Digital CLIL 4 all: Final conference in Rome
On the 30th of July, the project consortium (EBIT, DOREA, PROGEU, Bridge Language Study House, DomSpain, Dante Adult Education Institute) came together in Rome, Italy to discuss the final “Digital CLIL for all” project. This Erasmus KA2 project 2-year project was discussed and presented through explanations of its methodologies, intellectual output, guidelines and conclusions.
The ‘Digital CLIL4All’ project combines both the CLIL method with Digital tools to augment the methodology and make it more relevant to new realities educators are experiencing, especially during the pandemic. The project regards CLIL as a medium and learning objective, in a nutshell, meaning that through content and language integrated learning (CLIL), one can make sense of a certain discipline taught in a foreign language through the use of digital tools such as Kahoot or Factile. The CLIL method further emphasises the use of second languages to transmit non-linguistic disciplines. .As Digital CLIL methodology is an innovative term, the project consortium worked 2 years designing and testing guidelines focused on introducing “Digital CLIL methodology” to assist the adult educators and further enhance the experience of adult learners.
The results presented in this conference showcased the intensity of the project itself, with 6 pilot courses, 5 multiplier events, and more than 200 trainers using the CLIL methodology only further increased the relevance of structuring digital CLIL classes. Throughout these activities and reports, it was apparent that in regards to the trainer’s and participants feedback some small adaptations were necessary for regards to the guidelines, for example, keeping in mind the heterogeneity of a group’s language level and how that could affect the participants, which was done by project partners and the final product was developed. Based on the pilot courses and feedback, these guidelines indicate which practices combined with technology are well regarded amongst adult language learners.
During the conference, three keywords were apparent throughout the presentations: lifelong learning, adult learning and key competencies which indicated a clear direction towards a progressive civic and social life regarding lifelong learning. At the same time, adult learning could be regarded as an addition to lifelong learning in the sense of further progress on an individual scale. Throughout these, the participants would further augment their key competencies that entailed knowledge, attitude and the right skills for successful active citizenship. Sofia Silva Fonseca further, representing the PROGEU organisation, further argued key competencies for lifelong learning. She supports this argument by using the Council’s recommendations that further supports the adoption of lifelong learning. Sofia Fonseca further focused on the aspect of multilingualism and digital competencies amongst the recommendations given by the Council. Additionally, based on the Teleworking & Agile Work pilot course, carried out by the Italian project partners, the main aims for the course can be classified in three ways: 1) acquiring notions about the course subject, 2) mastering the digital means and tools, 3) acquiring specific foreign vocabulary. With these aims in mind, the conclusion of the Digital CLIL application in this pilot course stimulated participants to augment their skills in regards to digital tools and actively practising a foreign language.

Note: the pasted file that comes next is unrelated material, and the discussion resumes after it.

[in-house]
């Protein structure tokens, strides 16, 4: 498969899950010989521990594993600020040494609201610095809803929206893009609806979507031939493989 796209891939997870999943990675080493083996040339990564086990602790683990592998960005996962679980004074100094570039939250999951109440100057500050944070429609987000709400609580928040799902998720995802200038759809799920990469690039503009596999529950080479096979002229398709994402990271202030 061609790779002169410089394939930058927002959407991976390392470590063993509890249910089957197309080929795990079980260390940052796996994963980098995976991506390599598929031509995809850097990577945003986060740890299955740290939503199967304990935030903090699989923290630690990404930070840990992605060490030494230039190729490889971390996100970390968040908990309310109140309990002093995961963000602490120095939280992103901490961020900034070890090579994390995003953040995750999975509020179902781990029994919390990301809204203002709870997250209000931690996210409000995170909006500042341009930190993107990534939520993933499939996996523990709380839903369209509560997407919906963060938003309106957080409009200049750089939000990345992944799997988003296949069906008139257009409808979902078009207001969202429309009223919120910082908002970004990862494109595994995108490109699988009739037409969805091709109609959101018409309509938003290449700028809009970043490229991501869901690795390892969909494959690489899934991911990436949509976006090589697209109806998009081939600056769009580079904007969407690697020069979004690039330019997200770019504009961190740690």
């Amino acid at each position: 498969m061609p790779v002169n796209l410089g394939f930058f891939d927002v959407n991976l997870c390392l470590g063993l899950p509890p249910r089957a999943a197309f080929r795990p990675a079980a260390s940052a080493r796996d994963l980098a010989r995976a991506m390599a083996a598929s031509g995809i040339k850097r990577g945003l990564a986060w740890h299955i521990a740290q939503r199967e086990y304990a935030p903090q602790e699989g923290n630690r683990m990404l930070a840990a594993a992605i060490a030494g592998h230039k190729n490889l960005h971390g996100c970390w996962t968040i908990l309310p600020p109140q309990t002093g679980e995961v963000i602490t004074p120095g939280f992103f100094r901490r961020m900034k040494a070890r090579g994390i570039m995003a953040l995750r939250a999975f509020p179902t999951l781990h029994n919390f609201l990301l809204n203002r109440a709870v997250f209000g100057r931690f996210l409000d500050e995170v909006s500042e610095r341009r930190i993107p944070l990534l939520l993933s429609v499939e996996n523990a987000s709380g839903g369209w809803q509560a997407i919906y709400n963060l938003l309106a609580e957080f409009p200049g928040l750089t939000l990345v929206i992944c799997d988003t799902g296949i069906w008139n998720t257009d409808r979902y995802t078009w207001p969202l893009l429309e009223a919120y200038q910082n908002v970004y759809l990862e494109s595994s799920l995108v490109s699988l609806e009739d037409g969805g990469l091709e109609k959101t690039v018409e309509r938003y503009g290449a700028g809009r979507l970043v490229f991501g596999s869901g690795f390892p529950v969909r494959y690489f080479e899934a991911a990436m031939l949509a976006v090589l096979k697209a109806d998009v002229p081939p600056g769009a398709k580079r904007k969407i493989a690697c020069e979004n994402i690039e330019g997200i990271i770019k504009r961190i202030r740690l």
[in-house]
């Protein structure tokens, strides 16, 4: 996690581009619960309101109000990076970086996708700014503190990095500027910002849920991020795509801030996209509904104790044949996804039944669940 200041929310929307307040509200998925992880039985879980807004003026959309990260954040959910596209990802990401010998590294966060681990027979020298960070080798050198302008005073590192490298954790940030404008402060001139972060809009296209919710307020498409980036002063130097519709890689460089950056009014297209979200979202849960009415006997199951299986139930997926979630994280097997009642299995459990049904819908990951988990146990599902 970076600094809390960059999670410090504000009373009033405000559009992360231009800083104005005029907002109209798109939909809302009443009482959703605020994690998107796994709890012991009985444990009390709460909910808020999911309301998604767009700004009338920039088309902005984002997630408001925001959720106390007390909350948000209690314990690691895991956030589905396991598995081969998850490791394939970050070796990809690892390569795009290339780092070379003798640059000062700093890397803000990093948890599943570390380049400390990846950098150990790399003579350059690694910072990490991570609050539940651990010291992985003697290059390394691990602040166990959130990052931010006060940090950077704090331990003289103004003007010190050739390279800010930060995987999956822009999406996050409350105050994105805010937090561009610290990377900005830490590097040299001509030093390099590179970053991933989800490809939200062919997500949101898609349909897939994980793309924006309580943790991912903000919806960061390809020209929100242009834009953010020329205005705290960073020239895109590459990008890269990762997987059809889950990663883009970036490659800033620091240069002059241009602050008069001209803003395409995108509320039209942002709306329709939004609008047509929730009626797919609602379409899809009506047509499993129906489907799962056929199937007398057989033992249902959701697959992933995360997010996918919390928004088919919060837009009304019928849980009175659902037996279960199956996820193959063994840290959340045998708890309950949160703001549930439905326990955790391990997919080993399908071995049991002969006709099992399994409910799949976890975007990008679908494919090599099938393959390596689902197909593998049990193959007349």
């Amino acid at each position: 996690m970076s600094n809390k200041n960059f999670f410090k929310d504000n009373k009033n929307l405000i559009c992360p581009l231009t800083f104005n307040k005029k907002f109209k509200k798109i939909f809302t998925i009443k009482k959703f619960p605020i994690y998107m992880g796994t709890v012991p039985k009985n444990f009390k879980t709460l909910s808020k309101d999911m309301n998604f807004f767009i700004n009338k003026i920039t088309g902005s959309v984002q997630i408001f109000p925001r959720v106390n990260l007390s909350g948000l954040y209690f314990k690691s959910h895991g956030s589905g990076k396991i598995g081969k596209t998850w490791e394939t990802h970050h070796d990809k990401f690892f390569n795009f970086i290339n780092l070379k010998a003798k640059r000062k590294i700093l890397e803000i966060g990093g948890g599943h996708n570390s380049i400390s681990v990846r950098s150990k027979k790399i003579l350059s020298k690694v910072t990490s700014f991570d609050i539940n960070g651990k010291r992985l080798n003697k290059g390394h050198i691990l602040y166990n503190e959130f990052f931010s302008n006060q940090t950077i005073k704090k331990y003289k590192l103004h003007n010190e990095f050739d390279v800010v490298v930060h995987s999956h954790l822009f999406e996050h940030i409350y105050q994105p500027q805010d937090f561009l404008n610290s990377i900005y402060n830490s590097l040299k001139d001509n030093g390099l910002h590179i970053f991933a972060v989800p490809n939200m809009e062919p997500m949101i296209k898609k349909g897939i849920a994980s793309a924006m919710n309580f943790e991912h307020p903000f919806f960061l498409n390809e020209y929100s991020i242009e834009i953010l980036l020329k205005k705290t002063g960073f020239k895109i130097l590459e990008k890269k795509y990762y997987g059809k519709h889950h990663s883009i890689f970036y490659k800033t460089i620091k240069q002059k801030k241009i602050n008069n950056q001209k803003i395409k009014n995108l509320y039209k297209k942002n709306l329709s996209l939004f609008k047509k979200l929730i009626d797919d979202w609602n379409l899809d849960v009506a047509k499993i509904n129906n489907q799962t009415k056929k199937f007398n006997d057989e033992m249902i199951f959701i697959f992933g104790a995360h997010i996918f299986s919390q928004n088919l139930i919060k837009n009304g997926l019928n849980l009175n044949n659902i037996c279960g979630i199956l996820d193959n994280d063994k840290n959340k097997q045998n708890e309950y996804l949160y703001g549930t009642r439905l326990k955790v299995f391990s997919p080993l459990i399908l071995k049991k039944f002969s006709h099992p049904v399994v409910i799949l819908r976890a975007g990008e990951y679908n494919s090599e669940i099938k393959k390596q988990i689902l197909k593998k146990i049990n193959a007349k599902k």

One of the examples of digital CLIL activities presented by DomSpain, was involving the participants in tourism activities with a language educator, monitoring their activities in which the language of instruction was always a foreign one. With the use of a QR code, participants could utilise a digital tool showcasing the tour’s route.
Another example was given by Dante through their pilot course on Intercultural Competences, with the use of the Digital CLIL methodology. By aiming to incorporate the four C’s (culture, content, communication and cognition) with this methodology, they were able to address topics such as cultural heritage with communicative language presented through digital content creation, gamification, and other new learning technologies.
Dorea team presented their pilot course – ‘Public Speaking’ – focused on the topic of speech, mainly in preparing, delivering, evaluating a speech as well as digital storytelling”. Areas such as intercultural communication, critical thinking, data literacy, etc were addressed in the training course as well. The approach of the Digital CLIL method was implemented through the use of interactive workshops in the English language with the help of digital platforms such as Mentimeter, Story Dice and YouTube. The course was practised through a mix of formal and non-formal activities through the active application of the digital CLIL methodology. The outcome of the workshop showed that participants’ feedback not only improved their foreign language and public speaking skills but their intercultural awareness as well.
Throughout the conference, the enthusiasm for the Digital CLIL method became apparent throughout the several pilot courses presented by the consortium. The pilot courses generated positive feedback that further augmented the credibility of the digital CLIL method. The suggestions given by the trainers and participants resulted in the establishment of cohesive guidelines regarding the application of the methodology. Overall the project was regarded in a positive light in terms of strengthening the participant’s knowledge in a variety of subjects, foreign language skills, and their digital skills.
Author: Salome Yoryoliami